The downside is the high price considering the short length of time you’ll actually be using them, but if winter is very harsh where you are, they could certainly be a lifesaver.
Types of SPD shoe fasteners
You've already decided on a particular type of SPD shoe. This raises the next question. What kind of fastening will be best for you?
- Laces - the most obvious way of adjusting the tension, they’re trouble-free, and replacing them is incredibly simple. However, they don't always hold your foot in the best possible way, and it's not possible to adjust them in while riding.
- Velcro - quick to adjust and will hold your foot securely, but not as well as the buckles. Additionally, they don’t offer as many points for adjustment as laces do. Poor quality Velcro fasteners can quickly become undone and won’t give you with the security you need.
- Buckles - give you the possibility of making very precise and quite quick adjustments, but the problem is if they fail. If the buckle breaks, the only way around this is to buy a spare part from a store. On a fairly long expedition this can be a bit of a logistical problem.
- BOA - a system that's very quick and accurate to use, giving you the feeling of laces and the benefits of buckles. It spreads the pressure evenly around your foot and gives you the possibility to make quick adjustments. However, like buckles, if it fails, you’ll need a spare part, which will be trickier to find than ordinary laces. You'll also have to clean the BOA mechanism regularly to prevent it from getting clogged with mud.
Cycling shoes for flat pedals
Are you scared of the SPD system, but would like something more than just plain sneakers? Shoes alone aren't enough, first find good flat pedals with pins that will securely hold your shoe. Loca Bikes bikes use the tried-and-true Exustar pedals.
Cycling shoes for regular pedals will stabilize your foot better. The tread and type of rubber in these models is specially designed to "stick" to the pedals very well. People ride freeride and DH bikes in such shoes.
Apart from a much better feeling from riding than ordinary sneakers, their undisputed advantage is their normal appearance and comfort you get while walking. Therefore, they’ll be ideal for the city and a great choice for bicycle trips.
Cycling shoes - some tips when making that decision
So, you already know what specific model you want, but what size? And, if they're SPD shoes, how do you set up the cleats? Cycling shoes, as with most sports shoes, have to fit to your feet securely, much more securely than the fit of your regular sneakers.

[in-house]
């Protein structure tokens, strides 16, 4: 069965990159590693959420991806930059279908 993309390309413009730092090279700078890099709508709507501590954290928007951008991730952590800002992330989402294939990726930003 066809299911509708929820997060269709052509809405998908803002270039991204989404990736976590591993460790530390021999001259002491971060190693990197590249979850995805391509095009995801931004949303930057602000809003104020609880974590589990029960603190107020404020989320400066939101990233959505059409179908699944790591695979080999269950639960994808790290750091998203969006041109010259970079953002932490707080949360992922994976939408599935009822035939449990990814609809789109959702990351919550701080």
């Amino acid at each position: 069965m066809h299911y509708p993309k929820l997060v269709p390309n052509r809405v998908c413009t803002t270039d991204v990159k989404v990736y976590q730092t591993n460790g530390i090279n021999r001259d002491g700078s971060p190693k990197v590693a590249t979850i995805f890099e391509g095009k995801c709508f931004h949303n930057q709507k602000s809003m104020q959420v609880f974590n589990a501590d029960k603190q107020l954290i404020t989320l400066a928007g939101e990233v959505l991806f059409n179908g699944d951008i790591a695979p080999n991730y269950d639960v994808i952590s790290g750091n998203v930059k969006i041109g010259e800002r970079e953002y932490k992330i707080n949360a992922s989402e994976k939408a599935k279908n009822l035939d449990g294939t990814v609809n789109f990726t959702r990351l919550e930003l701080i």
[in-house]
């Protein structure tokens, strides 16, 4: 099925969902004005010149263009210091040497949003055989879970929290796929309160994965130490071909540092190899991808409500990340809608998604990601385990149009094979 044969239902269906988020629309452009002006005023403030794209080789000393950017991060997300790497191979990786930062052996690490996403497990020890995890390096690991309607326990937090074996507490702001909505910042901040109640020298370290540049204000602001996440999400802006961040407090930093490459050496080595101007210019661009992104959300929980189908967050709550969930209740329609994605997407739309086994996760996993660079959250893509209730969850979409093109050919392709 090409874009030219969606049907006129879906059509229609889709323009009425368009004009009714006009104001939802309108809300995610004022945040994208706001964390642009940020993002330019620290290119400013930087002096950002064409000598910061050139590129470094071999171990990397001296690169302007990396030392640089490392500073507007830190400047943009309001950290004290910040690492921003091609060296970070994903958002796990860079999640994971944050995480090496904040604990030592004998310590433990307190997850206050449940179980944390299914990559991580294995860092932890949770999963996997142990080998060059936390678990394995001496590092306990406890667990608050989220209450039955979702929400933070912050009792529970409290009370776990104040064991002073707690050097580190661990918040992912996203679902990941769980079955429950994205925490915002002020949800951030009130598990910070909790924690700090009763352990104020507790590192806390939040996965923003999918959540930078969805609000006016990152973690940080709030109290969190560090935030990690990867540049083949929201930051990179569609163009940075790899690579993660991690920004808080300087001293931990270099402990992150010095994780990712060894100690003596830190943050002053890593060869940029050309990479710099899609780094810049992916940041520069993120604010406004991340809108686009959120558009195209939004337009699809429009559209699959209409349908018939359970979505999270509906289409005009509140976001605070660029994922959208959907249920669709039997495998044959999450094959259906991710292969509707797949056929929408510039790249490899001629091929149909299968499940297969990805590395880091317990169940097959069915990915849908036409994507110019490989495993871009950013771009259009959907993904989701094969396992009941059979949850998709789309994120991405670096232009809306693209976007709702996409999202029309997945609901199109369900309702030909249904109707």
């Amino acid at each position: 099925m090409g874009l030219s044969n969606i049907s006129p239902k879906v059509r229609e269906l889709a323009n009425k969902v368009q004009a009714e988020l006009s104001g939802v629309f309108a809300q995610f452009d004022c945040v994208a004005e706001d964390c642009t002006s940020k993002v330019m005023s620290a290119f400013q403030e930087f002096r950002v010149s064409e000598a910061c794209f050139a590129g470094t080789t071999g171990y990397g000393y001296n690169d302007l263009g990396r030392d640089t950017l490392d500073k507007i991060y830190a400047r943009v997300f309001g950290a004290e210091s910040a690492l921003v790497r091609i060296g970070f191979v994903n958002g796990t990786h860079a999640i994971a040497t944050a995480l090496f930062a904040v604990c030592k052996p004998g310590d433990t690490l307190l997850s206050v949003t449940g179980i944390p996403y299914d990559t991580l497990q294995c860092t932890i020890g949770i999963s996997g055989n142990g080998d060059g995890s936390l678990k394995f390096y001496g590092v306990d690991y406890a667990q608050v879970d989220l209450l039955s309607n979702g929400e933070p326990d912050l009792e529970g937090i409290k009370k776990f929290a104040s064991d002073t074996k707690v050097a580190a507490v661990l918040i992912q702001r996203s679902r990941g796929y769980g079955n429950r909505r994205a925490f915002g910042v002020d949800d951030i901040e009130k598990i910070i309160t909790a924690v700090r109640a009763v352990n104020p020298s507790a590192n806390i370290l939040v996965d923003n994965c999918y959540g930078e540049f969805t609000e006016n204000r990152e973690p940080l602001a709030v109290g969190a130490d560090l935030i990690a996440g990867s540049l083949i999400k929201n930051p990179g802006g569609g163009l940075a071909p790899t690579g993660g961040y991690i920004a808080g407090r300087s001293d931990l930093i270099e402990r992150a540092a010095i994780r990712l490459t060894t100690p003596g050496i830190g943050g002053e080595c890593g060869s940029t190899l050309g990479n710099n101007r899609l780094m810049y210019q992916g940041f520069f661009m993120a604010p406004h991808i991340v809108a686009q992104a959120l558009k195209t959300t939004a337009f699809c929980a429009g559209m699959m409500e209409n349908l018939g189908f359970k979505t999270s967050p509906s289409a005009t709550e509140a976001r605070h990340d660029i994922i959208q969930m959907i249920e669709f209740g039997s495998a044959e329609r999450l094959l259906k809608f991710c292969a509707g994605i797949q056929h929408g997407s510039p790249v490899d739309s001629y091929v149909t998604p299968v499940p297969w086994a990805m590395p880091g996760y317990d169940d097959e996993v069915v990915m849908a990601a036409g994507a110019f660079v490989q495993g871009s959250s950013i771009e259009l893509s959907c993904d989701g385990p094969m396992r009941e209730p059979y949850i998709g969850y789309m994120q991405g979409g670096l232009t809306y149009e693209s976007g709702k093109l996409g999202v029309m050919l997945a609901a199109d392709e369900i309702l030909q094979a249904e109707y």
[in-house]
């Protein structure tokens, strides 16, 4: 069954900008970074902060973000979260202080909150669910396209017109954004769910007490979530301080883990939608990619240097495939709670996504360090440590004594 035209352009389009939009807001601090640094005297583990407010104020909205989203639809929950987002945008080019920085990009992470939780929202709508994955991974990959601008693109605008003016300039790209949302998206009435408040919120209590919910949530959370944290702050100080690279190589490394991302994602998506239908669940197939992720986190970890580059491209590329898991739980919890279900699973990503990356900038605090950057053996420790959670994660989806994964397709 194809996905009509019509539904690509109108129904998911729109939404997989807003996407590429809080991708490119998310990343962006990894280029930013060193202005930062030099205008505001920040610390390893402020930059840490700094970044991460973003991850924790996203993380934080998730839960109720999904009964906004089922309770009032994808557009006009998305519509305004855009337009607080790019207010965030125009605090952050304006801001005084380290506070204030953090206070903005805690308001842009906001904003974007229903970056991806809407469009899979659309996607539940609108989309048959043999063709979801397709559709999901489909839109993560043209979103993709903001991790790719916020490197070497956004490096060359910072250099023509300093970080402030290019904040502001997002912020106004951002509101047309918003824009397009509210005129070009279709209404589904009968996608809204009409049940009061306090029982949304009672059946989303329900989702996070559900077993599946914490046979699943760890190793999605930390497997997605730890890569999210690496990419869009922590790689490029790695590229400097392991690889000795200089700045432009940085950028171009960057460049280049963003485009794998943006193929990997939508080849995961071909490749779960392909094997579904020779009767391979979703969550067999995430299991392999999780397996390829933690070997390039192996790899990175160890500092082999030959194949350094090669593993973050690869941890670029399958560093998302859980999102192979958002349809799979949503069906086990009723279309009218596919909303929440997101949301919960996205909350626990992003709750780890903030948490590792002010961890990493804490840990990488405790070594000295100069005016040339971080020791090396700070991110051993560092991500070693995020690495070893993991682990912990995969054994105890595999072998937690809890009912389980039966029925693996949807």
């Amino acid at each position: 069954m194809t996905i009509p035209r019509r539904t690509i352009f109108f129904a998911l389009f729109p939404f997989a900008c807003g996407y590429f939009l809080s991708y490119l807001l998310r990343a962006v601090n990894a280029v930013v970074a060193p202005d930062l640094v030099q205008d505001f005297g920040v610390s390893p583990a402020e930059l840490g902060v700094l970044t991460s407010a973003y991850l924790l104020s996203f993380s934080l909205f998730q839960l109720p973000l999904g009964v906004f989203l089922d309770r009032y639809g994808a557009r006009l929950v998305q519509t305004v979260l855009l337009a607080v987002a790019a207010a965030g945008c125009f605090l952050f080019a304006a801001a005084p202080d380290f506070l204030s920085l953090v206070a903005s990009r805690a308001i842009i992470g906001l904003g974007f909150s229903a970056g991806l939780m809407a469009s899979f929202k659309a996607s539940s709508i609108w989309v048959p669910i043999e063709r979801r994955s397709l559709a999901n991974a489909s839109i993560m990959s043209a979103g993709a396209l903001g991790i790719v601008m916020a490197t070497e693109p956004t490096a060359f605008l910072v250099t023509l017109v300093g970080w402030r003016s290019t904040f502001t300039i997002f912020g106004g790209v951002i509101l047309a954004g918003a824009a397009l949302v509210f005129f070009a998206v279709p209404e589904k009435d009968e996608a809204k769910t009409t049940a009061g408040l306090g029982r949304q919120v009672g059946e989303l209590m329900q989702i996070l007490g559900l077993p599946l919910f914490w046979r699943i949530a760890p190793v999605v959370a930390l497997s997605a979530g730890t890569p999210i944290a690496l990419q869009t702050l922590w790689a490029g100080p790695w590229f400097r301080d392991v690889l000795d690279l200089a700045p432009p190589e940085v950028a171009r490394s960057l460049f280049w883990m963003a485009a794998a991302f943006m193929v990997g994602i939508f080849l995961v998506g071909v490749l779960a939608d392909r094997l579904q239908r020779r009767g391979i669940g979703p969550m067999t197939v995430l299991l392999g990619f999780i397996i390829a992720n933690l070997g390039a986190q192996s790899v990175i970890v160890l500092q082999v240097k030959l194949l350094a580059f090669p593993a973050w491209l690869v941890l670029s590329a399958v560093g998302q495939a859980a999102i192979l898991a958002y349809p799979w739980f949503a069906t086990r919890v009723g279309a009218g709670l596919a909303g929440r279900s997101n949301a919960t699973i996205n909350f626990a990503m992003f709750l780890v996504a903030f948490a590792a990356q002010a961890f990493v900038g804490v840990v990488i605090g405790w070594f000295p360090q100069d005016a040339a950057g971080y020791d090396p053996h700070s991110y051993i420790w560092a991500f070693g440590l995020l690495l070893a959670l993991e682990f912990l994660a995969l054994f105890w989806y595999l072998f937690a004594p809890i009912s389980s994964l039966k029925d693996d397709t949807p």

Furthermore, with increased effort, we are much more likely to experience any discomfort that might already be there. That’s why it’s so important to buy properly fitting cycling shoes.
Okay, let's say size 43, you know the model you want, so you go in and buy them. Well, that’s a mistake.
Firstly, bicycle companies tend to over and undersize their sizes. The differences can be considerable, so it is worth measuring your foot and following your centimeters.
Let's not choose a size too small, counting on the fact that the shoes will wear in with time. Before this happens (if at all, because bicycle shoes are designed not to stretch with time) you’ll regret the purchase you made. Additionally, feet at a high temperature and with effort tend to swell and it may turn out that after an hour of riding the shoes aren't so comfortable.
Also, if you’re going to be using them in winter you can take half a size more to fit thick woolen socks, but let's not overdo it!
Secondly - cycling shoes are closely matched, so small differences are much more important. Many companies even make separate models for those with wider feet.
It varies with the toe space and even if a shoe on paper seems to be the perfect size, it may not really be that comfortable. That's why the best solution to find the best fitting pair is to go to a store and try them on.
If you don't have a specific model in mind, you can at least try on a pair from the same brand, this will give you a good idea of how the shoes from a particular company are designed and feel on your feet. This way, we can find a pair that fit perfectly.
Setting up the cleats
If you’ve decided to buy SPD shoes, it’ll be equally as important to set up the cleats exactly after buying them. If badly done, it can lead to discomfort and reduced efficiency at best, and at worst knee problems. Please refer to the video below for detailed instructions.
You can also set up your cleats during a bike fitting session. This is an expensive solution, but thanks to the use of specialized tools you can be sure that their location is perfect.
So what kind of cycling shoes are you finally going to buy?
- Do you only ride on the road, rarely get off your bike, and expect the best possible performance? Go for road shoes.
- Is riding performance still a top priority for you, but you’d also like to go for a walk sometimes? The best option will be top range SPD MTB shoes with a stiff carbon sole.
- Are you not bothered about the look of typical clip-in shoes, but want to walk around town a lot or even go on a long bicycle trip? Less rigid SPD MTB shoes or SPD touring shoes will be the solution for you.
- You don’t want to give up on clip-in pedals, but need shoes that look like normal tennis shoes? There are many urban models on the market.
- Are you preparing for the winter season? Choose specially designed winter SPD boots with a membrane or invest in good shoe covers.
- Remember how important it is to choose a shoe size based on your foot length. Choose a model that is also wide enough to fit your anatomy and you can spend all day in the saddle!
Would you like to try your hand at riding a fixie, or maybe you're looking for a fast, versatile city bike? Take a look at our latest range of Loca Bikes bikes here.